Explosions. Orbits. Stuff hurtling through space at high speed. At the George Washington University campus last week, eyes young and old were trained on the screen, witnessing an amazing story of what can happen in space.
And no, it was not “Gravity”. Nothing against Ms. Bullock or Mr. Clooney, but the 33rd International Electric Propulsion Conference was the place to be last week. The IEPC showcased some fascinating new developments in electric propulsion, including some very promising work on plasma and fusion engines. MSNW gave a great overview of their Fusion Driven Rocket, Ad Astra showed off impressive experimental results of their VASIMR engine, and the University of Surrey presented a novel quad confinement thruster, to name a few.
We were happy to present our paper on the Direct Fusion Drive Rocket for Asteroid Deflection.
We focused on the following unavoidable dilemma: there are some “near-Earth” asteroids that are both small enough to avoid early detection and big enough to present a substantial risk. These asteroids would be about 50 m to 1,000 m in diameter, and it is a distinct possibility that, if we do detect one, we would have only a short time to do something about it.
In our paper, we designed optimal deflection maneuvers that use minimal delta-v to robustly avoid the Earth and an arbitrary keyhole region on the “b-Plane” at the time of the asteroid encounter. Using the 2029 encounter with Apophis as an example, we showed through numerical simulation that the DFD engine could reach the asteroid and deflect it with a maneuver that starts only one year in advance. We also discussed the self-coined “Star-Fleet Business Model” concept, which argues that future in-space operations will require a fleet of versatile spacecraft that are frequently being operated, maintained, and replaced.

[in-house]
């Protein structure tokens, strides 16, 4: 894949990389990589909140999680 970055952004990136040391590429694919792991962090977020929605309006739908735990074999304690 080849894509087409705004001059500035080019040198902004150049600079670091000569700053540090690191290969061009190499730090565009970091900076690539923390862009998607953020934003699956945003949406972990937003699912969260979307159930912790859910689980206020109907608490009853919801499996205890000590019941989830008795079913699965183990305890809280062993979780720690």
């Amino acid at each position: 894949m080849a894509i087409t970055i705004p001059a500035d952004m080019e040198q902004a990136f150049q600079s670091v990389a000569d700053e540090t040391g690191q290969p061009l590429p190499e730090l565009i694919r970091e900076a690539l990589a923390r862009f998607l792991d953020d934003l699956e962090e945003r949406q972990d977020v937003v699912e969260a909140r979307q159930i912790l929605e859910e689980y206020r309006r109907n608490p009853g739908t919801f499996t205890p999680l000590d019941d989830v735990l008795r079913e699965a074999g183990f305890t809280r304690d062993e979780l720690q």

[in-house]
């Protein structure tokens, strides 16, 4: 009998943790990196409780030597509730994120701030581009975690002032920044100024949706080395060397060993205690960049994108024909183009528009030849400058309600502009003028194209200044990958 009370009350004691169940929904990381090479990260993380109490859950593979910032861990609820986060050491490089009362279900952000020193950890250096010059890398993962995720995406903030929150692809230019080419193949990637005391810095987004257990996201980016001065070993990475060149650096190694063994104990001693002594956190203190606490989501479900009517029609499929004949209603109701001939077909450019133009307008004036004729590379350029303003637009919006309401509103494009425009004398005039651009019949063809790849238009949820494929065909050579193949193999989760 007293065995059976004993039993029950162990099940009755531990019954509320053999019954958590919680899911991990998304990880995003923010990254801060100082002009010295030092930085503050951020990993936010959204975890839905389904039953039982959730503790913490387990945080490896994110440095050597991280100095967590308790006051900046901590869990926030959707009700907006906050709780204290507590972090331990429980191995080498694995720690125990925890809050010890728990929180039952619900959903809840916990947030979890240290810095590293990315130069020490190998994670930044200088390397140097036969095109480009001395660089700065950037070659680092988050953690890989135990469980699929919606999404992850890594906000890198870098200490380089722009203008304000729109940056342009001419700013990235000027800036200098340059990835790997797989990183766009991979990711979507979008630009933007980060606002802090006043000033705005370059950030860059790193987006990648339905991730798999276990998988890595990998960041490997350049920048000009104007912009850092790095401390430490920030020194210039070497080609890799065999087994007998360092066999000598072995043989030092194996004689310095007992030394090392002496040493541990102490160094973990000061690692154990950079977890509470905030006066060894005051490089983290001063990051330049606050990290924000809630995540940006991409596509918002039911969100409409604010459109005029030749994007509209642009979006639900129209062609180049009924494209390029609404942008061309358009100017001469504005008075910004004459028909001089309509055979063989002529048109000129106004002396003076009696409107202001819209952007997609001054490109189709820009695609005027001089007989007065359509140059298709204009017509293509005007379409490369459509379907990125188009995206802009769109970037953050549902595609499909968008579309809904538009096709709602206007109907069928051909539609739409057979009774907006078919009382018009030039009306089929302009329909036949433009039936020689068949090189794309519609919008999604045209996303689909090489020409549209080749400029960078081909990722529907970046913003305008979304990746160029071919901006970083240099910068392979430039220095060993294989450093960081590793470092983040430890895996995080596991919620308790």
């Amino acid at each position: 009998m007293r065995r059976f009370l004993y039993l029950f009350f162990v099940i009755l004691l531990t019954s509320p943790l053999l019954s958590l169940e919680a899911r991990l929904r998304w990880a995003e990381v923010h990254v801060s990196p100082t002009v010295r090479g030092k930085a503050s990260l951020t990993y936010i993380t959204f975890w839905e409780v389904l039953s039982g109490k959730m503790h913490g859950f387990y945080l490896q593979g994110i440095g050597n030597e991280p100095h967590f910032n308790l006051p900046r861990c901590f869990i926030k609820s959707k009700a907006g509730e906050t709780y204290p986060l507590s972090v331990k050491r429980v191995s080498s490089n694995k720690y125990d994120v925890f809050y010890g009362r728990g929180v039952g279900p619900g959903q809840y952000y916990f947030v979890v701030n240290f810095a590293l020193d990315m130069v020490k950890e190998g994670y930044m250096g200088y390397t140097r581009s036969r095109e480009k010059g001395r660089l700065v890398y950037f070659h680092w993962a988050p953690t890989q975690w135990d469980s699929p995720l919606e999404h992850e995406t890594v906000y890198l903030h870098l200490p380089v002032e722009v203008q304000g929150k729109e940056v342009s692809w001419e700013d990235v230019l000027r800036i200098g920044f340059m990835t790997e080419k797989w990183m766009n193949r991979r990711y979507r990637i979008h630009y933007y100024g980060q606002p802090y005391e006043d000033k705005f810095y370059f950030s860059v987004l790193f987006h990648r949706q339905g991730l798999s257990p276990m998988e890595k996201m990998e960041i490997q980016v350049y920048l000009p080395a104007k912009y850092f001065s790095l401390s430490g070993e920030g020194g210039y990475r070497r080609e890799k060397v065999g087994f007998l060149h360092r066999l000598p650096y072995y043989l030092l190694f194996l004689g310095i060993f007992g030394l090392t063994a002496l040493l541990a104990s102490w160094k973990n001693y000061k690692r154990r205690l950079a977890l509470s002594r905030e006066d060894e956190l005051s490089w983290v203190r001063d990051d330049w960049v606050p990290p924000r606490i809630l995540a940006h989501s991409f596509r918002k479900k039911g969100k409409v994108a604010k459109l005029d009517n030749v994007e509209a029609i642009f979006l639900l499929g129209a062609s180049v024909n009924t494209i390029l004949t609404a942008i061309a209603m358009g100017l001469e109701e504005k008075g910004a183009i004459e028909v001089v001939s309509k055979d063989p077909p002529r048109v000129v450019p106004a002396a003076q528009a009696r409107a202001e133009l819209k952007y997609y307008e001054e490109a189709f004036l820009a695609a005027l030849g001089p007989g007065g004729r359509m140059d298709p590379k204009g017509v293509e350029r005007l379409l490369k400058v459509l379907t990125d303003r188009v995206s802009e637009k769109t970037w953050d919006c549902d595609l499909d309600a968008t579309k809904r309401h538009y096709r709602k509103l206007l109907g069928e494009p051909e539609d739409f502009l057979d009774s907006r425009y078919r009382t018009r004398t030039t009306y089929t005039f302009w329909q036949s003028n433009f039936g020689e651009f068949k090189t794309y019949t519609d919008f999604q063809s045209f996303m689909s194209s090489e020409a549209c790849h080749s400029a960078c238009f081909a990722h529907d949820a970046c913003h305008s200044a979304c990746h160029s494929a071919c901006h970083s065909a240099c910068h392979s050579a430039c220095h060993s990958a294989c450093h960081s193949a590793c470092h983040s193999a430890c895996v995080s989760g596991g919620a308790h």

We think this is another exciting application for DFD and fusion rockets in general, and we are not alone. Here is a picture of me with Dr. Peter Turchi at the reception. He was the founding president of the Electric Rocket Propulsion Society. This year he discussed how and why fusion rockets are needed for human exploration missions of the solar system.
And don’t worry. If there is an asteroid on its way to greet us, there should still be plenty of time to watch “Gravity”.